LVMH's (NASDAQOTH: LVMUY) stock recently hit an all-time high after the luxury goods giant reported that its first-quarter sales rose 16% annually to 12.5 billion euros ($14.1 billion), or 11% on an organic basis, which excludes currency fluctuations, divestments, and acquisitions.
That marks an acceleration from its 9% organic sales growth in the fourth quarter, and compares favorably to its 13% growth in the first quarter of 2018. Analysts at SocGen, who raised LVMH's rating from "hold" to "buy" after the report, noted that its accelerating sales growth should enable it to "stand above the peer average this year."
LVMH didn't disclose its first quarter profits since it only discloses its earnings figures twice a year. However, LVMH never offers markdowns on its products, it only faces a handful of high-end competitors, and its operating margins expanded at all five of its business segments in 2018.
LVMH's core business looks healthy, but investors might be wondering if the stock is still worth buying after its 30% rally this year. Let's take a closer look at its core businesses to find out.
Reviewing the key numbers
LVMH owns a portfolio of 70 luxury and retail brands, including Louis Vuitton, Dior, Loewe, Bvlgari, Moët & Chandon, Hennessy, and Sephora. Its products are sold at over 4,590 stores worldwide.
41% of LVMH's first quarter revenue came from its fashion and leather goods, 28% came from its selective retailing business, 13% came from perfume and cosmetics, 11% came from wine and spirits, and 8% came from watches and jewelry. Here's how those businesses fared over the past year:
LVMH's fashion and leather revenue growth decelerated slightly, but it noted that its flagship Louis Vuitton brand generated "remarkable growth" and that it opened a new leather workshop in France to "meet growing demand" and "limit stock shortages" at the brand. It also noted that Christian Dior Couture "performed exceptionally well," that Fendi, Loewe, and Berluti were "growing fast," and that it launched new collections and rolled out new concept stores for Celine during the quarter.
The growth of that unit still easily surpassed the growth of industry peers like Capri Holdings (NYSE: CPRI) and Tapestry (NYSE: TPR), which reported just 1% and 2% year-over-year constant currency sales growth, respectively, in their latest quarters.
LVMH's selective retailing unit was lifted by the growth of Sephora, which benefited from the opening of a new flagship store in New York and strong online sales. DFS' Gallerias in Hong Kong and Macau also "performed particularly well" and reflected healthy high-end consumer shopping trends in China. Its perfumes and cosmetics revenue grew on the strength of its Dior family of fragrances, Guerlain cosmetics products, and Givenchy fragrances.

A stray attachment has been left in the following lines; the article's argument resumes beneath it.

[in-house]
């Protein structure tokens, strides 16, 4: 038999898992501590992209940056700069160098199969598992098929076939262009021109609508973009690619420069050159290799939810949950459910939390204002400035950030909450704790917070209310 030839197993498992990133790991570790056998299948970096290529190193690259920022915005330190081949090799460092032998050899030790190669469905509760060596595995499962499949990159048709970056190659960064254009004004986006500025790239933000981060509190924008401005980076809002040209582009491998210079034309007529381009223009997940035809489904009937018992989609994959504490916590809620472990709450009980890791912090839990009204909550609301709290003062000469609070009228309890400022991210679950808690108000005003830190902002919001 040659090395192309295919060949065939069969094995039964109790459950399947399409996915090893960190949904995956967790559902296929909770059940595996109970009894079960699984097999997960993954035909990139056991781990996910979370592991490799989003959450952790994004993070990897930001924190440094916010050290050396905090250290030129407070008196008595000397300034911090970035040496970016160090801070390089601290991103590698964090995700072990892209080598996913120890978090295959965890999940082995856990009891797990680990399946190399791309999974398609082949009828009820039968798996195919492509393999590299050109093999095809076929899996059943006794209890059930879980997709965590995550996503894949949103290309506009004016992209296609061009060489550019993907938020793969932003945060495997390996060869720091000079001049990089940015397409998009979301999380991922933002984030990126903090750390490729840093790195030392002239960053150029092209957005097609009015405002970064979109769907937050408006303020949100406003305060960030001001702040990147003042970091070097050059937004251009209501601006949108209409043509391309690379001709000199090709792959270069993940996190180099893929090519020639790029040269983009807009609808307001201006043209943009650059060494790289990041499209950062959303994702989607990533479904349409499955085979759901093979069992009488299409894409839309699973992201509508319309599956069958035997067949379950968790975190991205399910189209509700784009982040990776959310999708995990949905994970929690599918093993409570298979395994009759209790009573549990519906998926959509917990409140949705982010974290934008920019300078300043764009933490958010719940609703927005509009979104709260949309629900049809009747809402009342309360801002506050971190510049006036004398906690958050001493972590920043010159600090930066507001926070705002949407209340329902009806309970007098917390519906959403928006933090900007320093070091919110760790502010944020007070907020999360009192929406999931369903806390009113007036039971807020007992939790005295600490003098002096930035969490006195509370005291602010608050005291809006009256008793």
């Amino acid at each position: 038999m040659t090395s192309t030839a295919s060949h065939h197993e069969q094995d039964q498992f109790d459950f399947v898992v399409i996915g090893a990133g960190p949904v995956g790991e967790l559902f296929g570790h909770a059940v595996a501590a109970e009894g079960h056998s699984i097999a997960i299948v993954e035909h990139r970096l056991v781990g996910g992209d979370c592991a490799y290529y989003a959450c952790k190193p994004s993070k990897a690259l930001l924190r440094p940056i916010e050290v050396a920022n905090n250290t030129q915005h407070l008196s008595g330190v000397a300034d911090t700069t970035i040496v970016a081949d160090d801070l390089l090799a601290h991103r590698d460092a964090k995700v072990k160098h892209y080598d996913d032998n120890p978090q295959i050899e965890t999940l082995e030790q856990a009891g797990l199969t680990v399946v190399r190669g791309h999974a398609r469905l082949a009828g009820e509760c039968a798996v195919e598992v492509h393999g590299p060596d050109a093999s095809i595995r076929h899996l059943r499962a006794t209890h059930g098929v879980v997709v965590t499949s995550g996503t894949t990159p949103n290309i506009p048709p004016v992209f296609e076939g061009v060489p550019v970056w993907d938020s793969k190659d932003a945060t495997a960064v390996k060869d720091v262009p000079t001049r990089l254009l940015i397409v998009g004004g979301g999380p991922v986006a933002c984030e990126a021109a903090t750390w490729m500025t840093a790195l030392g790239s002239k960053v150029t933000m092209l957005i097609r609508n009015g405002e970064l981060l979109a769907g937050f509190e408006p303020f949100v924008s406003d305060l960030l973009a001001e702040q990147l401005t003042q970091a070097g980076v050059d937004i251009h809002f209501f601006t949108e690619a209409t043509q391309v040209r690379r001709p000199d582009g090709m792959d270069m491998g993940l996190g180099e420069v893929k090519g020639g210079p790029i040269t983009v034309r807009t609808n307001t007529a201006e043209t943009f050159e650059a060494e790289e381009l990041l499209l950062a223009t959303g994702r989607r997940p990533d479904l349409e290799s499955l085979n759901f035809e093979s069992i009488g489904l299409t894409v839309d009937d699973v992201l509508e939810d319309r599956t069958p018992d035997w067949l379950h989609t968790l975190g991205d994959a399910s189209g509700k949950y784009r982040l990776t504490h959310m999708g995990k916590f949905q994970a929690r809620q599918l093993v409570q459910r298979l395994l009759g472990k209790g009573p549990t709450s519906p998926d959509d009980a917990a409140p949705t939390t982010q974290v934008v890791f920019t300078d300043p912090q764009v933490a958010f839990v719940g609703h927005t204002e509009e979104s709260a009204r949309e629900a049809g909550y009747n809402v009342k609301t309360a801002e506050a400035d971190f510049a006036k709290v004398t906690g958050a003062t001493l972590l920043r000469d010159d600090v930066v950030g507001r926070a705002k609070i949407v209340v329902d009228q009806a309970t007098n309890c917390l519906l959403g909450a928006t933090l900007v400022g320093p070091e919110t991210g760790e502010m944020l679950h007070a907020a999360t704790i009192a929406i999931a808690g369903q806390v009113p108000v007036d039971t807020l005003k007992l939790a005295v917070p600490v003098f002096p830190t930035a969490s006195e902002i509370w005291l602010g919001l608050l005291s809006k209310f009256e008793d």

Demand for its watches and jewelry continued to decelerate, partly due to market saturation and competition from smartphones and smartwatches, but Bvlgari's strength still boosted the unit's year-over-year growth. The unit also fared much better than its lower-end industry peer Fossil (NASDAQ: FOSL), which reported a 13% year-over-year constant currency sales decline last quarter.
LVMH's wine and spirits revenue growth accelerated during the quarter, fueled by strong demand for its high-end wines and Hennessy cognac in the US, Japan, and China. The unit also benefited from a "firm pricing policy" that prevented its products from being sold at discounts.
Why LVMH is still a worthy buy
LVMH didn't provide any guidance for 2019, but analysts expect its revenue and earnings to rise 9% and 12% this year, respectively. Based on those estimates, LVMH trades at 24 times this year's earnings, which seems high compared to its industry peers.
Capri and Tapestry trade at just 10 times and 13 times this year's earnings, respectively. Fossil, which produces watches for a wide range of fashion houses, trades at 23 times this year's earnings.
However, LVMH's products are squarely aimed at the high-end market, which makes it a more recession-resistant play than Capri, Tapestry, or Fossil, which all sell mixtures of high-end and middle-of-the-road products targeted at mid-range customers. As a European brand, LVMH is also largely insulated from the trade tensions between the US and China.
LVMH's stock isn't cheap, but I think its "best in breed" position in the luxury market, well-diversified portfolio, robust sales growth, and expansion opportunities in markets like China all justify its premium valuation. I wouldn't buy a full position right away, but I think investors can buy some shares at these levels.
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Leo Sun owns shares of LVMH Moet Hennessy L.V. (ADR). The Motley Fool owns shares of and recommends Tapestry. The Motley Fool owns shares of Capri Holdings. The Motley Fool has a disclosure policy.
The views and opinions expressed herein are the views and opinions of the author and do not necessarily reflect those of Nasdaq, Inc.